Can Denver build a ‘Death Lineup’ with Isaiah Thomas?

Denver Nuggets forward Juancho Hernangomez (41) guards Los Angeles Lakers guard Isaiah Thomas (3) in the third quarter at the Pepsi Center.
Mar 9, 2018; Denver, CO, USA; Denver Nuggets forward Juancho Hernangomez (41) guards Los Angeles Lakers guard Isaiah Thomas (3) in the third quarter at the Pepsi Center. Mandatory Credit: Isaiah J. Downing-USA TODAY Sports

While everyone in the NBA world is fixated on who will field the best starting lineup, it is possible that one of the things that is not being focused on enough is how strong closing lineups are for each team. The Golden State Warriors set the blueprint just a few years ago on how important it is to have different lineups for every situation, but ever since implementing a unit dubbed ‘The Death Lineup’, other teams have been searching for their own variation.

We are now just days away from media day and about a week-and-a-half away from seeing the 2018-19 Denver Nuggets roster take the floor for their first preseason game of the year. With Denver having most of their players returning — with the hopes of being healthier than last season — the starters seem to be set with the only difference from last year being Will Barton sliding into the starting small forward role vacated my Wilson Chandler.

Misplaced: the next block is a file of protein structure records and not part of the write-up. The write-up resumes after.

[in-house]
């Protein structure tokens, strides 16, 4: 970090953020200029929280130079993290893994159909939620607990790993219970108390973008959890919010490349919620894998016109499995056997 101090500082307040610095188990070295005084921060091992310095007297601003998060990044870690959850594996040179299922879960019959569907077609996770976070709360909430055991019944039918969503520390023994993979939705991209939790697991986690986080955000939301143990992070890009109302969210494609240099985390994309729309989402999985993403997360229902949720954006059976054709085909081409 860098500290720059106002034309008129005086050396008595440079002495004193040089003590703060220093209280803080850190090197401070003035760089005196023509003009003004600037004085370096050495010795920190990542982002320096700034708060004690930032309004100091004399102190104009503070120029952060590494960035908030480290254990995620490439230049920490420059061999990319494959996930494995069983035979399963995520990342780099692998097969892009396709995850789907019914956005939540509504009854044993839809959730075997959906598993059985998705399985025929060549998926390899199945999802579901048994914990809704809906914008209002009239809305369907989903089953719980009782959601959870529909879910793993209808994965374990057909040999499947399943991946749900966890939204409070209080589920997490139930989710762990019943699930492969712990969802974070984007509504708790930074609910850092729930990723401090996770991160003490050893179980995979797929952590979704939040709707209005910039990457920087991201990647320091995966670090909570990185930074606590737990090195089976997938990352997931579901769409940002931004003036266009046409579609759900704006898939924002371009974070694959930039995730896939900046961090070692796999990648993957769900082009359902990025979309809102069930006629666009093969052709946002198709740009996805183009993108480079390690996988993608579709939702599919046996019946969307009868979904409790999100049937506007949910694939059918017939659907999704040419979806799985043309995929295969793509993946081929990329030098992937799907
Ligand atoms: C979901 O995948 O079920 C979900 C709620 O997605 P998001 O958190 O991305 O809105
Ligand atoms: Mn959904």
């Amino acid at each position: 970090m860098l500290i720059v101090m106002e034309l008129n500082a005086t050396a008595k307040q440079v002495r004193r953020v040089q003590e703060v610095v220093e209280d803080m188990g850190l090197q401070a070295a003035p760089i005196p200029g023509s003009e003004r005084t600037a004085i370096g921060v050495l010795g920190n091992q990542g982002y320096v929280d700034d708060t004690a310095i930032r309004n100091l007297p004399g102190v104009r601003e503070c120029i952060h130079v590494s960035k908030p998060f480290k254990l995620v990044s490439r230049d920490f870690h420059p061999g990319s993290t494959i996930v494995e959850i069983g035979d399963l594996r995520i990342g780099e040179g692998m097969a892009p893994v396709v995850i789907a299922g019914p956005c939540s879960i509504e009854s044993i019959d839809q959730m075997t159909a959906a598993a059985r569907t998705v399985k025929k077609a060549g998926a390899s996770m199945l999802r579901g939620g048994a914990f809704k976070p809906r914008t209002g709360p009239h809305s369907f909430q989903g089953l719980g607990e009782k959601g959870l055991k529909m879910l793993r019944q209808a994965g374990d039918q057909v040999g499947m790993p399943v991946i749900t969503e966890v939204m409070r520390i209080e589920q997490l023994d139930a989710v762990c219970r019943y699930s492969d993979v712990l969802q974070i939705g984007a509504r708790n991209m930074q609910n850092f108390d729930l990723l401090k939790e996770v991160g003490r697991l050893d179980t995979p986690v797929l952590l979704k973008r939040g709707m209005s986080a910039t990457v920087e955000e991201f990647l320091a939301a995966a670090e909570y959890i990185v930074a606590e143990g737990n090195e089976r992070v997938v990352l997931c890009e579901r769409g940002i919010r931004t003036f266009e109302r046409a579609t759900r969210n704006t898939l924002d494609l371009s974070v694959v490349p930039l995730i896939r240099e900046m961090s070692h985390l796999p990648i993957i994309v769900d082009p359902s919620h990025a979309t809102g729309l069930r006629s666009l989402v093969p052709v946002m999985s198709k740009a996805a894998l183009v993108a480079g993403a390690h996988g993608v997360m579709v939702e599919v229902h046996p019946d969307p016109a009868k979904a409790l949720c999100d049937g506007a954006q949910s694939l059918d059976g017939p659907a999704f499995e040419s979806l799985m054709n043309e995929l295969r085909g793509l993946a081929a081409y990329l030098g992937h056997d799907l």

There are still questions that remain for Malone to find answers for; specifically about where the Nuggets can find some defensive production, how minutes will be distributed, and who will fill out the bench unit. Denver has enough quality players to provide multiple lineups depending on situation, but the most important question that must be answered is who will close out games for the Nuggets with the game on the line.

Last year, Denver continued to be a high-powered offense yet again as they finished sixth in the league in offensive rating. The year prior, they finished in fifth after having the best offense in basketball for the last four months of the season. One of the biggest reasons for the dip was the change in fourth quarter scoring between the two seasons. In the 2016-17 season, Denver was the eighth-best fourth quarter team in the league at 26.5 points a game. Last year, they dropped down to the 23rd-best offense in the final quarter and struggled to find ways to close out games. That drop could be due to Denver not having a closer.

Multiple players took turns at taking game-winning shots and there were a few successful attempts that led to wins. Take Will Barton’s performance when he took down Chicago early in the season with a late-game reverse layup, or Gary Harris’ game winner to beat Oklahoma City in February. Jamal Murray also had a couple games that he closed out including the matchup against Milwaukee when Murray grabbed a steal with just seconds left on the clock and got fouled attempting a three-point shot. He then hit three clutch free throws with the season on the line to win the game. Unfortunately, there was no consistency and there were many games when Denver failed to execute in late-game situations and a reason for it was not having a go-to player or line-up.